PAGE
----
By Terrence McCoy
By Allie Conti
By Terrence McCoy
By Scott Fishman
By Deirdra Funcheon
By Allie Conti
By New Times Staff
By Ryan Pfeffer
South Florida should rejoice.
It´s not so much that the 57-year-old Seidlin was a bad judge; it was that he wasn´t much of a judge at all. He is, in fact, a shining example of the dim era ruled by outgoing Chief Judge Dale Ross, who pretty much let judges do as they pleased so long as they bowed at his feet.
So, other than drag the country though a needless and absurd Anna Nicole hearing/screen test, what did Seidlin do?
Well, as almost everyone at the courthouse can tell you, flying through dockets in the morning and playing tennis in the afternoon was his M.O. But what few know is that he also allegedly had time to wrangle gifts out of at least one lawyer working in his division and a small fortune from an elderly woman living in his ocean-view condo building on Las Olas Boulevard.
We´ll start with the woman.
Picture if you will the now-nationally recognizable bald and well-tanned Seidlin carrying a plate of breakfast down the elevator of the Marine Tower to the third floor and knocking on a door with his offering. Then imagine an 81-year-old woman opening the door with a smile and gratefully accepting the meal.
Now add lunch and dinner and throw in trips to the doctor and the hair salon and you might start to understand what Seidlin has been doing for years for Barbara Kasler, a wealthy neighbor with no living family but an older sister.
¨All of her sons passed away,¨ explains Seidlin´s mother-in-law, Barbara Ray. ¨So we took over and help her and do things with her. She takes all kinds of trips with Larry in Fort Lauderdale. She´s like a mother to him, she adores him, that´s like her little boy.
¨He even takes her to the hairdresser. He is adorable. That´s what people don´t know about him.¨
But Seidlin´s good deeds haven´t gone unrewarded. The judge and his family have garnered a small fortune from Kasler, who is in poor health and says she suffers memory lapses.
Kasler sold Seidlin´s in-laws a 17th-floor condo in the building for what was, based on comparable sales in the building, a bargain price of $300,000 (a similar unit sold later that year for $440,000). Then she deeded over a vacant lot in Palm Bay, in coastal Central Florida, to Seidlin´s wife, Belinda, for $100. It´s assessed at $45,000 today but is probably worth more. The elderly woman is also paying for Seidlin´s daughter´s education at the exclusive Pine Crest School. Six-year-old Dax has already spent two years at the school at an estimated cost of about $35,000.
On top of that, the judge has been enjoying privileges as Kasler´s guest at the Lauderdale Yacht Club.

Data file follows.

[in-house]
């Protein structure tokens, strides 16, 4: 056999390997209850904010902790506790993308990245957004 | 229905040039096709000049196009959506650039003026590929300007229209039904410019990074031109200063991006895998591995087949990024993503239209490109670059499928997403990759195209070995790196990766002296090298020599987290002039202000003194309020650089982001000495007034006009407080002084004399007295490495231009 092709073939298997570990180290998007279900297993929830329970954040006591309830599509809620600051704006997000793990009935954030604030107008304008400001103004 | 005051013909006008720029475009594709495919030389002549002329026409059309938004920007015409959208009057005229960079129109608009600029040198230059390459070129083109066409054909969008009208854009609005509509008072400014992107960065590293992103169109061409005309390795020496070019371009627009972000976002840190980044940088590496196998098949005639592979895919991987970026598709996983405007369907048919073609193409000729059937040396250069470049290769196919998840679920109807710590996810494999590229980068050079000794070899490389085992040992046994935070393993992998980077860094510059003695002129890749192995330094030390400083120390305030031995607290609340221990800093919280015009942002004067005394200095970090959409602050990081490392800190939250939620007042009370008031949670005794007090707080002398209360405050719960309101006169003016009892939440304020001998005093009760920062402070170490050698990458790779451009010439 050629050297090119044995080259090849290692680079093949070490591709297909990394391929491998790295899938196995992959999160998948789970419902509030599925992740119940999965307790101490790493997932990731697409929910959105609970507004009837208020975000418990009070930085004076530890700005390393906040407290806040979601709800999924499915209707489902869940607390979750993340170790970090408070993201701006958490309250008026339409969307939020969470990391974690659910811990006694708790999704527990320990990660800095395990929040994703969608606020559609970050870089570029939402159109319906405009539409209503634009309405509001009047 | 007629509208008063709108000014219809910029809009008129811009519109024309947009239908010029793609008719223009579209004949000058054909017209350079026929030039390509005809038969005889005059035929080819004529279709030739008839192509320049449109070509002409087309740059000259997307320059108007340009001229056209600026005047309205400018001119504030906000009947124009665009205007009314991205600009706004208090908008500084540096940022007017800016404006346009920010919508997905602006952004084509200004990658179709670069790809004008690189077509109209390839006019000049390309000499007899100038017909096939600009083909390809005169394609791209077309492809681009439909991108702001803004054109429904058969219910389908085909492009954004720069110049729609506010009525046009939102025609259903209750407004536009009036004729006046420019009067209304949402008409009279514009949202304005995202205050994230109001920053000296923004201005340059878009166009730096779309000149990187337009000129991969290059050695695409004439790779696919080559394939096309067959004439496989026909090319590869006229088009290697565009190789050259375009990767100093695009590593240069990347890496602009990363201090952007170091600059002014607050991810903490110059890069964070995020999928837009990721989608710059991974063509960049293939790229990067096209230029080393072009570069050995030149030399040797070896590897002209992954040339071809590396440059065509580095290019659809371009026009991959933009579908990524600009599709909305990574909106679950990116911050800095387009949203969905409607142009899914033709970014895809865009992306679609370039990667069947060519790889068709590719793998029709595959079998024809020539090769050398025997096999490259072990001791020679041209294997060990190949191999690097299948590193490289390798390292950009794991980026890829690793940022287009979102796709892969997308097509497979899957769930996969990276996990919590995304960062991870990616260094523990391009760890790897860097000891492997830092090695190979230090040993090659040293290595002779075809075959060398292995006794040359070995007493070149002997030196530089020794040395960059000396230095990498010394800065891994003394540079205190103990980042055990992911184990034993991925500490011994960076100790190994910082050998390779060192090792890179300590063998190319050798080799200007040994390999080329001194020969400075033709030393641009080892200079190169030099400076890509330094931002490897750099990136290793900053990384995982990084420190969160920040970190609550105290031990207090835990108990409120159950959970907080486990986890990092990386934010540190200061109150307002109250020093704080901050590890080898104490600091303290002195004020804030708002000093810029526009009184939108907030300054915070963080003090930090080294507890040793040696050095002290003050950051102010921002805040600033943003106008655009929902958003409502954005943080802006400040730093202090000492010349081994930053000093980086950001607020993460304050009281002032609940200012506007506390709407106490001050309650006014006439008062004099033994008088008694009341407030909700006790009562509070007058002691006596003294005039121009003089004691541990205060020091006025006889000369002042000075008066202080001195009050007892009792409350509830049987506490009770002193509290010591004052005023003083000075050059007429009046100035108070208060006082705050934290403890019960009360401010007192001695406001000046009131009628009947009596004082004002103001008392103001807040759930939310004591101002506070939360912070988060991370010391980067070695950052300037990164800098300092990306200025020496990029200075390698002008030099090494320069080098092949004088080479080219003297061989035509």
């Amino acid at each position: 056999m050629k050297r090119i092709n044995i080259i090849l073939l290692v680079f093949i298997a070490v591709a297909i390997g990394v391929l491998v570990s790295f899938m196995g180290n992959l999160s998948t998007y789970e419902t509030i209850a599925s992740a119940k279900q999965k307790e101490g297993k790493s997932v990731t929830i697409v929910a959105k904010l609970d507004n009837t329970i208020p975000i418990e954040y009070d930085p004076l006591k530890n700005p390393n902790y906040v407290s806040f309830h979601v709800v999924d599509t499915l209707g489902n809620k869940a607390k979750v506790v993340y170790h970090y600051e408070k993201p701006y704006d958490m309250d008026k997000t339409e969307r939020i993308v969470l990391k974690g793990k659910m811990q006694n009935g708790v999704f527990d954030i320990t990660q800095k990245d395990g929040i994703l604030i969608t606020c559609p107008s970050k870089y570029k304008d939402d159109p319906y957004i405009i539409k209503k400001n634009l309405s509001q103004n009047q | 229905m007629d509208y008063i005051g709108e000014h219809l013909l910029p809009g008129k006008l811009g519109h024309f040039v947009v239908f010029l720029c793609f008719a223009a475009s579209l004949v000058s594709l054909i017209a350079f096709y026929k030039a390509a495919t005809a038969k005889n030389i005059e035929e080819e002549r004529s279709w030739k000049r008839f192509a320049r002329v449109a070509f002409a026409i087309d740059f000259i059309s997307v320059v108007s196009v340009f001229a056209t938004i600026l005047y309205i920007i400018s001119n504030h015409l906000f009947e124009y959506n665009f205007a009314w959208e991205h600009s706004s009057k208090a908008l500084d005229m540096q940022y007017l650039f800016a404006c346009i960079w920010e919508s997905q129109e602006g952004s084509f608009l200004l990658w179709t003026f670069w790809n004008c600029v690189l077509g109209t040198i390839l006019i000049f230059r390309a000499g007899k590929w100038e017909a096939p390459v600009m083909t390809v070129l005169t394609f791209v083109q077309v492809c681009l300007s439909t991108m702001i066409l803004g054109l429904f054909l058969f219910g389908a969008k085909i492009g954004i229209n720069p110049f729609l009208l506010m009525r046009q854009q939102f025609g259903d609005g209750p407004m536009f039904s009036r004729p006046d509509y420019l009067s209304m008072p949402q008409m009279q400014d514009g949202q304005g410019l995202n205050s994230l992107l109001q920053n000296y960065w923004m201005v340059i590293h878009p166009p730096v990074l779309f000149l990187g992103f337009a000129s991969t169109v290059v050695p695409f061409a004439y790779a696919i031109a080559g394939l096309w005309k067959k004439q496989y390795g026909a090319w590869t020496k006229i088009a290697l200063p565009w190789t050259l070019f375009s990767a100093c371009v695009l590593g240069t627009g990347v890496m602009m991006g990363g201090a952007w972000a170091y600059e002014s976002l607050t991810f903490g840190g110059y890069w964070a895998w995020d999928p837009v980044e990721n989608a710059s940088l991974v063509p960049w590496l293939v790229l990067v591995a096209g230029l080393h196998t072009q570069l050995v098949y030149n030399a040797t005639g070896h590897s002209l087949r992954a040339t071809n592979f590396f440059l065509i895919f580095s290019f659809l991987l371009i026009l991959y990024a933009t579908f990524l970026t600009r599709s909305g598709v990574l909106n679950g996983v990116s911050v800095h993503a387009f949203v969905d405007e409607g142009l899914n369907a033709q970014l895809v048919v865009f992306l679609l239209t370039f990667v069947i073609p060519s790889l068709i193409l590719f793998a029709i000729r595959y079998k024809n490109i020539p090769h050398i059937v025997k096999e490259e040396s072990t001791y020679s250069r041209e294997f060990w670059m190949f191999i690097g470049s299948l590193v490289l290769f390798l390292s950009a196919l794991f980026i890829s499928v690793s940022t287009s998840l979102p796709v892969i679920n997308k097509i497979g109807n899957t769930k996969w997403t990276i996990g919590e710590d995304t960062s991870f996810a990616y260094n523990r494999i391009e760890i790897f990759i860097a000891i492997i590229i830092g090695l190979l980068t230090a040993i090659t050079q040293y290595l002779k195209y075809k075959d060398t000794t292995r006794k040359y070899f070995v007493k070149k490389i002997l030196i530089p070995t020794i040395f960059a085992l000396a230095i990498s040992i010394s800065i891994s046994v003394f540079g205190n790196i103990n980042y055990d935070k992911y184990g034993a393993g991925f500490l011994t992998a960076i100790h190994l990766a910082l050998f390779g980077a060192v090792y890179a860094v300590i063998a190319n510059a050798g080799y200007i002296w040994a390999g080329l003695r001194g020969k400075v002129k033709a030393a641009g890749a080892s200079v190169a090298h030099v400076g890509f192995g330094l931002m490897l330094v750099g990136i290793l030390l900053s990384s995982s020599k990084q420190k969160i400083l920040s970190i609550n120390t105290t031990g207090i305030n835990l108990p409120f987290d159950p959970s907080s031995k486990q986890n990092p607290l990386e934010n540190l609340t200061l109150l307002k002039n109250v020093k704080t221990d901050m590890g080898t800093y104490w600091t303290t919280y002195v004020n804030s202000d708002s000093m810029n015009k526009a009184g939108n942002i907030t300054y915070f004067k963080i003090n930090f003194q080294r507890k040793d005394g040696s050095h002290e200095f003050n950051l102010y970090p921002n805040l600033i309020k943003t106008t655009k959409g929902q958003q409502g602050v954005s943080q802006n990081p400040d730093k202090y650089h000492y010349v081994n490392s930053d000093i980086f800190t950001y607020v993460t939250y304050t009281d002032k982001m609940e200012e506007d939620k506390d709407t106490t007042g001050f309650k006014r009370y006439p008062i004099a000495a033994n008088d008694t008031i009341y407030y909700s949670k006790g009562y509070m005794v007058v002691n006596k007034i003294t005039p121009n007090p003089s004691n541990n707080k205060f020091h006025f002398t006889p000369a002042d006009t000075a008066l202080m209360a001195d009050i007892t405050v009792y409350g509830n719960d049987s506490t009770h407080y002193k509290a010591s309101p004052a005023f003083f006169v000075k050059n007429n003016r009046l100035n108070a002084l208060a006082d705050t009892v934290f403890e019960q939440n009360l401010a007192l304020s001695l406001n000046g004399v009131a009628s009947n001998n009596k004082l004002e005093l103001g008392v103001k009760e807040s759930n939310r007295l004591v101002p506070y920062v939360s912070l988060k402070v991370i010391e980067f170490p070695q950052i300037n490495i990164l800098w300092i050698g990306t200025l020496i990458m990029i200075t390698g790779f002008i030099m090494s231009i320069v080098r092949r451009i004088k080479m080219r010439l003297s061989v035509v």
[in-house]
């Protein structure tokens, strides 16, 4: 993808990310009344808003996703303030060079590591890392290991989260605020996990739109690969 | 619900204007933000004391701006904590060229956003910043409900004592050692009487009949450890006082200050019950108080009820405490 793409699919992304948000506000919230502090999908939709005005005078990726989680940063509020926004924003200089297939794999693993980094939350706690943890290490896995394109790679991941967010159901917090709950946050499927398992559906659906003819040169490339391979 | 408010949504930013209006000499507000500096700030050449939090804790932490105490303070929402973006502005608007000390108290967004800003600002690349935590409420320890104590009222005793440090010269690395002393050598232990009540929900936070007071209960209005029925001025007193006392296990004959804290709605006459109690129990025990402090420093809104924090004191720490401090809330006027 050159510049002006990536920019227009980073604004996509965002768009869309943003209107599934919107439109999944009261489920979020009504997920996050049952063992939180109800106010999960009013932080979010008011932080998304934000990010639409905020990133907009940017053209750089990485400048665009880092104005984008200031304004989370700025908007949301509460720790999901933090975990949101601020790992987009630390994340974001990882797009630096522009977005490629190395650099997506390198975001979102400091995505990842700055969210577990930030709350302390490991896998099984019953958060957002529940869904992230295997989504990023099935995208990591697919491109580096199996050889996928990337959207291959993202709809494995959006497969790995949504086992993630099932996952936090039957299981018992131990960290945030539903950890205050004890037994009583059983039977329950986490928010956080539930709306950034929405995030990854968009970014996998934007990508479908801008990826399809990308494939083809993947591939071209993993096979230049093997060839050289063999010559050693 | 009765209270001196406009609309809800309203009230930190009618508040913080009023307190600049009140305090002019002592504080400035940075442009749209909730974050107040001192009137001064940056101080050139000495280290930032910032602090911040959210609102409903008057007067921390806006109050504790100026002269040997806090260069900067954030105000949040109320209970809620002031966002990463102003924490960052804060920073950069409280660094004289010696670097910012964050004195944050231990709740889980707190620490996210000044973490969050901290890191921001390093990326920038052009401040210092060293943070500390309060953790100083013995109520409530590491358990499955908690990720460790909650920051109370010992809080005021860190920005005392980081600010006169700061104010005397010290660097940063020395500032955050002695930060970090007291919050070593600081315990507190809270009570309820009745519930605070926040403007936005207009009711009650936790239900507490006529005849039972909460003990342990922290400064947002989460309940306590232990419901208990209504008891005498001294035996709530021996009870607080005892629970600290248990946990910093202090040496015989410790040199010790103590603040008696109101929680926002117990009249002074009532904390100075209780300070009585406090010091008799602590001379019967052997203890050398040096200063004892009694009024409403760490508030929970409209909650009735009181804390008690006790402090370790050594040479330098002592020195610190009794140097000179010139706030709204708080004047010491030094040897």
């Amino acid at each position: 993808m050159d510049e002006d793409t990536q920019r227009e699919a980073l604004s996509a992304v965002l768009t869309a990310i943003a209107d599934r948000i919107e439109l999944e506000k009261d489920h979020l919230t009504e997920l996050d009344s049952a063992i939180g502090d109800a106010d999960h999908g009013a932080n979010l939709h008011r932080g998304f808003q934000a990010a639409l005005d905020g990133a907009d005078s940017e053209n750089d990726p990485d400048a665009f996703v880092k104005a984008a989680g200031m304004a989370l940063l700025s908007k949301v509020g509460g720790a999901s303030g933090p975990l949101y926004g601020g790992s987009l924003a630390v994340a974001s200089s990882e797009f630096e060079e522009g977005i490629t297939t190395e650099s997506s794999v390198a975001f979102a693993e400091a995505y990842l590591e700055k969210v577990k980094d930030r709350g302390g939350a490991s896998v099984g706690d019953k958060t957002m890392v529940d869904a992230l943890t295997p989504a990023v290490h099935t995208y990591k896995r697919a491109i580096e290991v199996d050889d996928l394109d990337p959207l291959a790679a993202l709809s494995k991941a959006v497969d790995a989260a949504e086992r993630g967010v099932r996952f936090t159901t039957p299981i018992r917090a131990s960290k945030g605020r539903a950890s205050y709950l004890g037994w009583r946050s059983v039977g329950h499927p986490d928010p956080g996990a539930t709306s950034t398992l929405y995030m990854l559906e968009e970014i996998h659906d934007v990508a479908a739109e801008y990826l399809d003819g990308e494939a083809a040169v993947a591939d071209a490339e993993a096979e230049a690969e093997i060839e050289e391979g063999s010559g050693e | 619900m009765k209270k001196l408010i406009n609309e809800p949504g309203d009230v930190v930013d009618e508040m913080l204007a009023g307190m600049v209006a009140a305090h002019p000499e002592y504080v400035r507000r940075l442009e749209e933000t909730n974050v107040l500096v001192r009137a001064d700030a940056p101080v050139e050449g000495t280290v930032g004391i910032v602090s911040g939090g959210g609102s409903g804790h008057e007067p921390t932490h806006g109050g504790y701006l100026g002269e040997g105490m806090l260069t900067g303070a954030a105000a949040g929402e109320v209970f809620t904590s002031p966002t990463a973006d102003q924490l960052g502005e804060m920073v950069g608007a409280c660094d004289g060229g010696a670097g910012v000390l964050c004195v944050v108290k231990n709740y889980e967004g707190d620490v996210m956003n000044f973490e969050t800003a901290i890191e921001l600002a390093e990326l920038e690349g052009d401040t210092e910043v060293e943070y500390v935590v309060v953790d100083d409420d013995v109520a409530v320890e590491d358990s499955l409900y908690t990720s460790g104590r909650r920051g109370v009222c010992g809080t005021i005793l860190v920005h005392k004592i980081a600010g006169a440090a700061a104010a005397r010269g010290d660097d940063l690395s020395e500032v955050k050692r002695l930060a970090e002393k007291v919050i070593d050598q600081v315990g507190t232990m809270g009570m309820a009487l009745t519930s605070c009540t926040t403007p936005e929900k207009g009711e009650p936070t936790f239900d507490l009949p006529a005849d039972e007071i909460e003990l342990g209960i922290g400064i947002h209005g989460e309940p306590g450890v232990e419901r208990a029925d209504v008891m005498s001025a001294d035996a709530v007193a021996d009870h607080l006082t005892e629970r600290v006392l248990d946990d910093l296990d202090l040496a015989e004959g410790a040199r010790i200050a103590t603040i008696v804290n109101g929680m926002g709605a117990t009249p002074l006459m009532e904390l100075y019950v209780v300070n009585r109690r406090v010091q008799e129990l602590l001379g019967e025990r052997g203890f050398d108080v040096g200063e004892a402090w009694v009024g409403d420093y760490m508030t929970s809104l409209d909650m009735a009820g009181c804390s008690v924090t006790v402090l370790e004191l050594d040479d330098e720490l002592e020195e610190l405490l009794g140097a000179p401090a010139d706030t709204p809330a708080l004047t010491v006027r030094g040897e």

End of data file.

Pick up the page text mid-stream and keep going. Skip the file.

I wanted to ask Seidlin about the windfall from the widow, but he had his lawyer, prominent defense attorney David Bogenschutz, contact me.
¨This is an elderly woman who is apparently lonely and has no family and has been reverse-adopted by the Seidlin family,¨ Bogenschutz told me. ¨That may be a lot of money, but I look at this as: What business is it of anybody else´s if it has nothing to do with his public persona?¨
Well, Seidlin happened to run the probate and family divisions at the courthouse before his resignation, so he should know better than to chisel money out of an old woman.
But is he really exploiting Kasler, or is he just being rewarded for good deeds?
That would depend on the content of his character, and, believe me, Seidlin is one hell of a character. I´ve spoken with numerous lawyers at the courthouse, and the picture that emerges of Seidlin is of a man who doesn´t like to work, has spent almost as much time on the tennis court as in a courtroom during his 29 years as a judge, doesn´t like to pay for anything, and usually finds an angle to benefit himself. In other words, he´s a guy who might just find a way to get some serious dough out of an elderly woman.
Some of the stories I´ve heard are humorous, some serious. The one about the Louis Vuitton purse is a bit of both.
It begins with veteran attorney Lawrence ¨Chris¨ Roberts walking through courthouse corridors about four years ago. Seidlin at the time was regularly appointing Roberts as a special public defender in the juvenile court, which paid the lawyer $350 a case.
It was actually lucrative work, especially in the courtroom of ¨Lightning Larry,¨ who was known to speed through cases in the morning so he wouldn´t have to work in the afternoon.
When Roberts saw Seidlin on this day, the judge slapped him on the hand, transferring a small piece of paper. Roberts looked in his hand, he says, and found a tag for a Louis Vuitton purse at Neiman Marcus that cost in excess of $1,000.